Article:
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Tension problem

by hm8
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hm8
#1
Sep26-10, 01:37 PM
P: 16
1. The problem statement, all variables and given/known data
The distance between two telephone poles is 46.0 m. When a 1.50 kg bird lands on the telephone wire midway between the poles, the wire sags 0.190 m.

How much tension does the bird produce in the wire? Ignore the weight of the wire.

2. Relevant equations
F=ma


3. The attempt at a solution
I really just don't know where to start with this one...its confusing to me since the force of the bird (1.5 kg*9.8m/s2 = 14.7 N) is vertical, but the tension is sideways...so for F=ma, would I be looking at the sum of the forces in the x or y direction? Or is there some way to simplify it to one dimension?
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PhanthomJay
#2
Sep26-10, 01:48 PM
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What's the question?
JaredJames
#3
Sep26-10, 01:49 PM
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So the question is find the tension in the cable?

cepheid
#4
Sep26-10, 01:51 PM
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Tension problem

The tension is not entirely horizontal, because the rope sags. You'll have to resolve the forces into components. In reality, the rope would probably curve, but for simplicity, why don't you assume that the rope has two straight, sloping sections that meet at the midpoint (where the bird is sitting), to form a sort of "V" shape. The vertical position of the midpoint (bottom of the "V") is 0.190 m below where it was when the bird was absent and the rope was horizontal.

Does that help?
hm8
#5
Sep26-10, 01:52 PM
P: 16
Gah, somehow forgot to put the question in. Sorry.

How much tension does the bird produce in the wire? Ignore the weight of the wire.
Dadface
#6
Sep26-10, 01:52 PM
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Hello hm8.If by sideways you mean horizontal that's not exactly true.The wire sags so the wire on each side of the bird is inclined upwards at an angle to the horizontal.Start by sketching a diagram and marking in the forces at the point where the bird is.You will have the weight of the bird acting down and the tension in each side of the wire acting along the line of the wire.
hm8
#7
Sep26-10, 02:01 PM
P: 16
Quote Quote by cepheid View Post
The tension is not entirely horizontal, because the rope sags. You'll have to resolve the forces into components. In reality, the rope would probably curve, but for simplicity, why don't you assume that the rope has two straight, sloping sections that meet at the midpoint (where the bird is sitting), to form a sort of "V" shape. The vertical position of the midpoint (bottom of the "V") is 0.190 m below where it was when the bird was absent and the rope was horizontal.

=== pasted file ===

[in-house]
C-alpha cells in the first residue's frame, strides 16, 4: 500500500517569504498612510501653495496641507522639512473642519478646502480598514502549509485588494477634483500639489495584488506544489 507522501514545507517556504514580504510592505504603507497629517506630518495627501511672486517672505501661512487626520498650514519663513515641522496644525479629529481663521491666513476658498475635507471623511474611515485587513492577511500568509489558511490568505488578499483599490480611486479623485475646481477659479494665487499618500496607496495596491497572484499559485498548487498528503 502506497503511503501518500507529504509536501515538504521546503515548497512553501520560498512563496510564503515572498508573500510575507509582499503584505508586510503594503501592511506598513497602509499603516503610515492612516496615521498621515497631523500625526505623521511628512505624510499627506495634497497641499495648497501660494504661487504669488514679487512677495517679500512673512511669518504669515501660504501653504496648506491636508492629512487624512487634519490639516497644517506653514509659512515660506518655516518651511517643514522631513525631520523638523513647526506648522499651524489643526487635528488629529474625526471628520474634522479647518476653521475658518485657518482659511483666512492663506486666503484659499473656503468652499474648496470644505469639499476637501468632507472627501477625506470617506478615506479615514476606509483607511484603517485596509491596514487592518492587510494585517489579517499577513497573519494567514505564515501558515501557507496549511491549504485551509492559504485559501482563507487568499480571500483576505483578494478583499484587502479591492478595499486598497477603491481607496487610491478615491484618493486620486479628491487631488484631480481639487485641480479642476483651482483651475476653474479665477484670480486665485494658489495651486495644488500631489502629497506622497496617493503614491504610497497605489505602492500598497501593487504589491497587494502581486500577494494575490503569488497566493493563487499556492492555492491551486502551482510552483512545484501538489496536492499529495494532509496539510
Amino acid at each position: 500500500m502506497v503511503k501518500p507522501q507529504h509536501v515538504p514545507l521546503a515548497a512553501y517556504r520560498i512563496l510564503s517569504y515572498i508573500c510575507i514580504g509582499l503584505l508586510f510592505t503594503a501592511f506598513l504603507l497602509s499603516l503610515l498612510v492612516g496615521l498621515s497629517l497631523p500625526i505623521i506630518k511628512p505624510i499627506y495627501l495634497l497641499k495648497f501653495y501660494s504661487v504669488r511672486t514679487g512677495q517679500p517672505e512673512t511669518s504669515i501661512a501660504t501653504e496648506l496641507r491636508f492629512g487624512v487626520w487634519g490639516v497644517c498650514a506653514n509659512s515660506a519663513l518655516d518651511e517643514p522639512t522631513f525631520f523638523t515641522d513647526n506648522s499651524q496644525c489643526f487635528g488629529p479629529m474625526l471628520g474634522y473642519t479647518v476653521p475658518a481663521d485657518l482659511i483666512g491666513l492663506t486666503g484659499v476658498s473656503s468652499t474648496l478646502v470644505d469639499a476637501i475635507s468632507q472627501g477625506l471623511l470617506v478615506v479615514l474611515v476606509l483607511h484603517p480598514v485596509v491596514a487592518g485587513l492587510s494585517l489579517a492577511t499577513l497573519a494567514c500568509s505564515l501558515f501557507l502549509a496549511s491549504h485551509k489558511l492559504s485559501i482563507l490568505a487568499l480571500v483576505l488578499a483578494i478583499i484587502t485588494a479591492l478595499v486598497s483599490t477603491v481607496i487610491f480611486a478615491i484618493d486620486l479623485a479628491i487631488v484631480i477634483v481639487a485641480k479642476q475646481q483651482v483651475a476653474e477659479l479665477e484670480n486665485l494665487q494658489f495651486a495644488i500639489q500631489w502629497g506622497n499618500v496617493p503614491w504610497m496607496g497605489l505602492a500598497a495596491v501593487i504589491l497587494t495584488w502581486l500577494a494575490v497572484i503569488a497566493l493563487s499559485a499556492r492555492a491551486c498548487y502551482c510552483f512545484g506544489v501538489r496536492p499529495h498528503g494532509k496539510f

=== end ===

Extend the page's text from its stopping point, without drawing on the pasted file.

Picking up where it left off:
Does that help?
Okay...so the downward component of the tension force is 14.7 N?

Still not sure where to go from there...how do I use the length of the wire and the amount it sags? I guess I can figure out that the length of one half of this 'V' is 23.0007 m (square root of .192 + (46/2)2), but does that help me?
cepheid
#8
Sep26-10, 02:05 PM
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Quote Quote by hm8 View Post
Okay...so the downward component of the tension force is 14.7 N?
No, because tension always acts in the "along the length of the rope" direction. Dadface has given you good advice when it comes to actually implementing what I suggested.

Edit: okay maybe it's not so clear from his post as I thought. Use what you know of the geometry of the situation to figure out by what angle each half of the rope is inclined (relative to the horizontal). Then use that angle, and basic trigonometry, to resolve the tension force into horizontal and vertical components. Then use Newton's second law to figure out what conditions on those components must be true in order for the situation to be static (i.e. sums of forces in x and y directions are *each* equal to zero) .
hm8
#9
Sep26-10, 02:24 PM
P: 16
Quote Quote by cepheid View Post
No, because tension always acts in the "along the length of the rope" direction. Dadface has given you good advice when it comes to actually implementing what I suggested.

Edit: okay maybe it's not so clear from his post as I thought. Use what you know of the geometry of the situation to figure out by what angle each half of the rope is inclined (relative to the horizontal). Then use that angle, and basic trigonometry, to resolve the tension force into horizontal and vertical components. Then use Newton's second law to figure out what conditions on those components must be true in order for the situation to be static (i.e. sums of forces in x and y directions are *each* equal to zero) .
Okay, so the rope is inclined at and angle of 0.00826 degrees above the horizontal.

So the components of the tension vector would just be Cos(0.008)T and Sin(0.008)T

So, in the Y direction...

F = ma
-mg + Sin(0.008)T = 0
-14.7 N + Sin(0.008)T = 0
T= 14.7 N/Sin(0.008)

...is that right so far? Or does the force of gravity on the bird not fit in there?

EDIT:
Sorry, make that .4733 degrees for the angle, my calculator was in radians mode.
cepheid
#10
Sep26-10, 03:23 PM
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The method looks right with a few minor issues. Draw a free body diagram for the bird. What forces act on it? In particular, how many forces act on it due to the rope? What I'm hinting at is, are you sure that there should be only one Tsin(theta) term?


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